Mr. Abudureyimu’s odyssey began in China. After quitting his job as an executioner’s assistant in Xinjiang, he retreated into a world of vodka and nightmares. In late 2006, while drunk, he corrected a doctor on the price of a kidney. “I said too much. Shortly after, a friend of the police told me I was finished, I had to leave the country immediately,” he told Swiss daily newspaper Le Matin.
He spent three months with his brother in Dubai in 2007. Persistent questioning from a Chinese police officer suggested his cover had been blown, so he decided to move to Norway. Passing through Rome for a night in September 2008, he received a visitor visa on the way to Oslo.
His application for refugee status was rejected in Norway and he was threatened by a Chinese man at a Norwegian camp for asylum seekers. Around the same time he received news that his father in Xinjiang had died under mysterious circumstances.
Deported from Norway back to Italy, he submitted another application for asylum. While it was being processed he spent some months in Italian camps for asylum seekers; in Sicily he was photographed by a Chinese man on his cell phone, and again feeling endangered decided to make another break for it.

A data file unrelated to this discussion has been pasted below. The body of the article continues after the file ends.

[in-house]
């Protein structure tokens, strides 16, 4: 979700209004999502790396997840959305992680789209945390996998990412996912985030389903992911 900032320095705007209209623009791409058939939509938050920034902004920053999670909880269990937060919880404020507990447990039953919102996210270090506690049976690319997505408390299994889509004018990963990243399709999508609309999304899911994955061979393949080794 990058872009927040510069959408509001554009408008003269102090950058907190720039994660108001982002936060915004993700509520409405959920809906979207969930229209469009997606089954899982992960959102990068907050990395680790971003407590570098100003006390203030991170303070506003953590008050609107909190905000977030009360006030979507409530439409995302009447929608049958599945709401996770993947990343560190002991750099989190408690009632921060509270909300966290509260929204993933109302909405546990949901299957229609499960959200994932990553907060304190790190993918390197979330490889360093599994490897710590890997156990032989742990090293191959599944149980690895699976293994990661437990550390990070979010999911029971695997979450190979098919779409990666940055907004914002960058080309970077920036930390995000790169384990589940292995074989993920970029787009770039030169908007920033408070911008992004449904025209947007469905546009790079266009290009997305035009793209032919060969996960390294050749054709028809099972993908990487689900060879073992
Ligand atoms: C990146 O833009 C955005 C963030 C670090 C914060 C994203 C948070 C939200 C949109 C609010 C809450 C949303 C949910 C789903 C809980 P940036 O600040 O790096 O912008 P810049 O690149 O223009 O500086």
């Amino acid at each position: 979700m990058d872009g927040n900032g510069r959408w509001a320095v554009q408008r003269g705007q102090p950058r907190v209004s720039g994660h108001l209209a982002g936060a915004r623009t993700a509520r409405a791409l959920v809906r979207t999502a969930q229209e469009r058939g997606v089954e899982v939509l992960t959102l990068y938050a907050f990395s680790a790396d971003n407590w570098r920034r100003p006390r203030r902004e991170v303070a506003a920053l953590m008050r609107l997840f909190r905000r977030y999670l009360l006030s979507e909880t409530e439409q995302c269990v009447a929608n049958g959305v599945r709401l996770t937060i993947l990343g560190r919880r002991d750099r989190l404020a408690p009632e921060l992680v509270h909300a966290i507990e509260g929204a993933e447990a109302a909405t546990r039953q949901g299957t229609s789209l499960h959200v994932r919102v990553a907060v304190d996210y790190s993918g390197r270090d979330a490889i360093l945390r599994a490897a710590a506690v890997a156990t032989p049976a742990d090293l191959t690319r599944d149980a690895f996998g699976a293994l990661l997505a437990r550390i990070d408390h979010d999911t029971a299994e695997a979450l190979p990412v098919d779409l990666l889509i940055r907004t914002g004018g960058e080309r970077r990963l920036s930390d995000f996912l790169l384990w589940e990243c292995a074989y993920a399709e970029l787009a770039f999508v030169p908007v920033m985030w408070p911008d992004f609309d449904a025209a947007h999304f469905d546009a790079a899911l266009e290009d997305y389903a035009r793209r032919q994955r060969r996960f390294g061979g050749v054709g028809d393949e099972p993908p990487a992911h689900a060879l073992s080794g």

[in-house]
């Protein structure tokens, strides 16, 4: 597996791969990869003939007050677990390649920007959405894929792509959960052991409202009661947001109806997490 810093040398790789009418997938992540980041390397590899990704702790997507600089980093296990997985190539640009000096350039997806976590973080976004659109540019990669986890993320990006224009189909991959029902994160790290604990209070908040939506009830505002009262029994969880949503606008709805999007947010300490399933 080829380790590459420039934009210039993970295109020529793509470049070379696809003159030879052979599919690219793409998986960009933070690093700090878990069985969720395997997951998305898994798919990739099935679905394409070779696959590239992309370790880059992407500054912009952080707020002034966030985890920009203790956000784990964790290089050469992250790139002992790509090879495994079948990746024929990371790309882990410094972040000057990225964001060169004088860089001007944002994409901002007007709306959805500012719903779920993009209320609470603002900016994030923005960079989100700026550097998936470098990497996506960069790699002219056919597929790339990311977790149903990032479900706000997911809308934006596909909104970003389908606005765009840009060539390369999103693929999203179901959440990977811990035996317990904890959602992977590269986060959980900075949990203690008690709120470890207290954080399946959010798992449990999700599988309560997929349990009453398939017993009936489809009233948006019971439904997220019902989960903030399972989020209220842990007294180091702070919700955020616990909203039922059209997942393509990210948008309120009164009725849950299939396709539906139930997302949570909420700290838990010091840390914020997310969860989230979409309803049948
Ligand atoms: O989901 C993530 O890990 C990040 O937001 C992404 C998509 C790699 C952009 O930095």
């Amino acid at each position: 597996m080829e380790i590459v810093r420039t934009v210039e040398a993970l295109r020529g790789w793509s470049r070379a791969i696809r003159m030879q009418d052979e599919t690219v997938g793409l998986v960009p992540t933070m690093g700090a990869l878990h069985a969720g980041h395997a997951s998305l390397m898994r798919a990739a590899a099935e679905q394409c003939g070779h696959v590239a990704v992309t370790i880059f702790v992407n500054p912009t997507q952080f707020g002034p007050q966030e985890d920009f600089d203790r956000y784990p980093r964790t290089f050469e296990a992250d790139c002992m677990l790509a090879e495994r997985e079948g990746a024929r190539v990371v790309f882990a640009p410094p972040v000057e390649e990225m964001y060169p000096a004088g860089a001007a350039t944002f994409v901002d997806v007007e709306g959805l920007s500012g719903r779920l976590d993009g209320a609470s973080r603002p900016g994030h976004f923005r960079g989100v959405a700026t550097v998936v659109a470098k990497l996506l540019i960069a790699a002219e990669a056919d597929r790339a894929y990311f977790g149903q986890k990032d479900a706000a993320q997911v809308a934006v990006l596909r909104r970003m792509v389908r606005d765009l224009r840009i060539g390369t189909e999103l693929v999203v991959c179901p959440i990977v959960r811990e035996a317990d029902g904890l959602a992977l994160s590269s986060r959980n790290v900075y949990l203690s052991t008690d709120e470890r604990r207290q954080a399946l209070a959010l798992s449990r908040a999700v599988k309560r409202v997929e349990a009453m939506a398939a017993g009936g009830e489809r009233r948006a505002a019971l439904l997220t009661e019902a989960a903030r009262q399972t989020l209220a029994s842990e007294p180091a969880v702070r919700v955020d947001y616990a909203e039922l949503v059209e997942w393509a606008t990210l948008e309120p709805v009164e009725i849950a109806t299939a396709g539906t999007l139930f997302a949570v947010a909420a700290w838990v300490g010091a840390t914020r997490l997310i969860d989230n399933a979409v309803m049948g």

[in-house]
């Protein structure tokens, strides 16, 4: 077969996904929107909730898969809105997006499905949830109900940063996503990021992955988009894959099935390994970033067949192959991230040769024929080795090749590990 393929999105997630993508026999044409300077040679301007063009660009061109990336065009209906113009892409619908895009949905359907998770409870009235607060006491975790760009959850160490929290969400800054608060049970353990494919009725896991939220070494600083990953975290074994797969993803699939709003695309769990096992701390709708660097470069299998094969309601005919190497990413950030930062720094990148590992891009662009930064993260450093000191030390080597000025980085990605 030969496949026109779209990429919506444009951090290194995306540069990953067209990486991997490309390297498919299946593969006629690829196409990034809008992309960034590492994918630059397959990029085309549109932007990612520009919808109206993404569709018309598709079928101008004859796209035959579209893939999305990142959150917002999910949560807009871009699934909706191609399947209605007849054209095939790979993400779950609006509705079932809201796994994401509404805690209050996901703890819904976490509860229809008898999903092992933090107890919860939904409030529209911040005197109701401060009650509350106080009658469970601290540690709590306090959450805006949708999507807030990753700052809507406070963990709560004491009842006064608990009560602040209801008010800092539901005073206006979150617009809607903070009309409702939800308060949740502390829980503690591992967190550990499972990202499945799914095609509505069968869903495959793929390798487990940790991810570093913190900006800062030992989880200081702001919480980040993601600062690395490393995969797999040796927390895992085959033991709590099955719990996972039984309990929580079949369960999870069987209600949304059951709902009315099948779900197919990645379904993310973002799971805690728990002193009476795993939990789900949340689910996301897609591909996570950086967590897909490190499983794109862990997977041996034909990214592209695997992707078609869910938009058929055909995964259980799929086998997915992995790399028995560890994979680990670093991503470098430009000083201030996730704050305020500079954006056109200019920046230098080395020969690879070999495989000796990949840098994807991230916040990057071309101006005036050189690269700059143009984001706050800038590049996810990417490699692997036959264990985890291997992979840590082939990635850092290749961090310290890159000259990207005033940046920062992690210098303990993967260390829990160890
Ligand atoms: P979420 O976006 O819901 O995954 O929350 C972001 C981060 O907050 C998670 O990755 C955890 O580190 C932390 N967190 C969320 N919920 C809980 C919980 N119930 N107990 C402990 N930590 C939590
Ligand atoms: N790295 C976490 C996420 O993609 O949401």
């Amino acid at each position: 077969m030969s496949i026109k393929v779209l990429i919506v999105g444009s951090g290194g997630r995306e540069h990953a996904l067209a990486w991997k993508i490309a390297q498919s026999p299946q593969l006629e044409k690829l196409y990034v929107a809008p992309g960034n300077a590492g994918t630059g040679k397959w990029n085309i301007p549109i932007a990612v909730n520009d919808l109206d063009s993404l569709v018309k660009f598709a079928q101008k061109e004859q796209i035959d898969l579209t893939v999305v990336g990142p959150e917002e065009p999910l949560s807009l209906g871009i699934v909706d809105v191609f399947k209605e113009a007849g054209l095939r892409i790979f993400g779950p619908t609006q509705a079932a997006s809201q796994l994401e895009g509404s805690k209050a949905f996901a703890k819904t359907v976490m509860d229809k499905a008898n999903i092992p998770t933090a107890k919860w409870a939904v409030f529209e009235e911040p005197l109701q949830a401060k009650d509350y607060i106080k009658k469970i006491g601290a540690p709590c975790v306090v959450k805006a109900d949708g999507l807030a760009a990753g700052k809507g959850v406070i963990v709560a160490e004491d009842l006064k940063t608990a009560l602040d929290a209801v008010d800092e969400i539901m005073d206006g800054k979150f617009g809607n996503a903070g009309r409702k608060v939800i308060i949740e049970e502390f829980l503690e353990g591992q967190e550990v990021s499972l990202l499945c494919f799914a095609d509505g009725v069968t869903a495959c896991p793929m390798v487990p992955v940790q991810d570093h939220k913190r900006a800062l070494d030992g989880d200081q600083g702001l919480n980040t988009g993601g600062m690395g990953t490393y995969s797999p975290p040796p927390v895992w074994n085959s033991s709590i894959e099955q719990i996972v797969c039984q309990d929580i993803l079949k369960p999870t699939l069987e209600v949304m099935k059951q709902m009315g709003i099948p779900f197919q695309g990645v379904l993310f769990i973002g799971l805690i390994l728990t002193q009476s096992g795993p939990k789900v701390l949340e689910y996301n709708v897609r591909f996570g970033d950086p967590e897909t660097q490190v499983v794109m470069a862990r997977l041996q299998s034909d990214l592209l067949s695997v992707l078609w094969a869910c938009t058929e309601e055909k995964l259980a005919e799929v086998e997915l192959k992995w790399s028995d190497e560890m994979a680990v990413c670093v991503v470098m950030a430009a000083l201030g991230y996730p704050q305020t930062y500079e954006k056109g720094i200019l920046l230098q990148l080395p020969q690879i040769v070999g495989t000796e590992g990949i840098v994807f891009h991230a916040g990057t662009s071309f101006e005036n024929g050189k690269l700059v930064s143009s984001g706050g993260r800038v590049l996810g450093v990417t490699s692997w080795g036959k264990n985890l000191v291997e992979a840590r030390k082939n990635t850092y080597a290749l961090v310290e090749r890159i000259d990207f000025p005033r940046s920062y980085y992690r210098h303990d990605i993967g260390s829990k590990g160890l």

The Federal Office for Migration in Switzerland is aware of Mr. Abudureyimu’s circumstances, but does not evince much concern for his welfare.
Alard du Bois-Reymond, director of the office, defended the official stance to Swiss media. “Experience shows that Italy doesn’t answer if Switzerland asks for taking back a refugee. If he does not get asylum in Switzerland, he may be sent back to China.”
This is troubling to researchers and human rights advocates, who are puzzled by the Swiss state’s unwillingness to extend themselves in Mr. Abuduremiyu’s case.
Ethan Gutmann, an author and researcher who has been following the story of organ harvesting in China for several years, regards Mr. Abuduremiyu as an important witness.
Mr. Gutmann and his research partner Jaya Gibson (who works for The Epoch Times) first got Mr. Abuduremiyu to go on record about what he had done and seen. Their efforts on his behalf led to a story in Le Temps that has set off a flurry of press attention in Switzerland.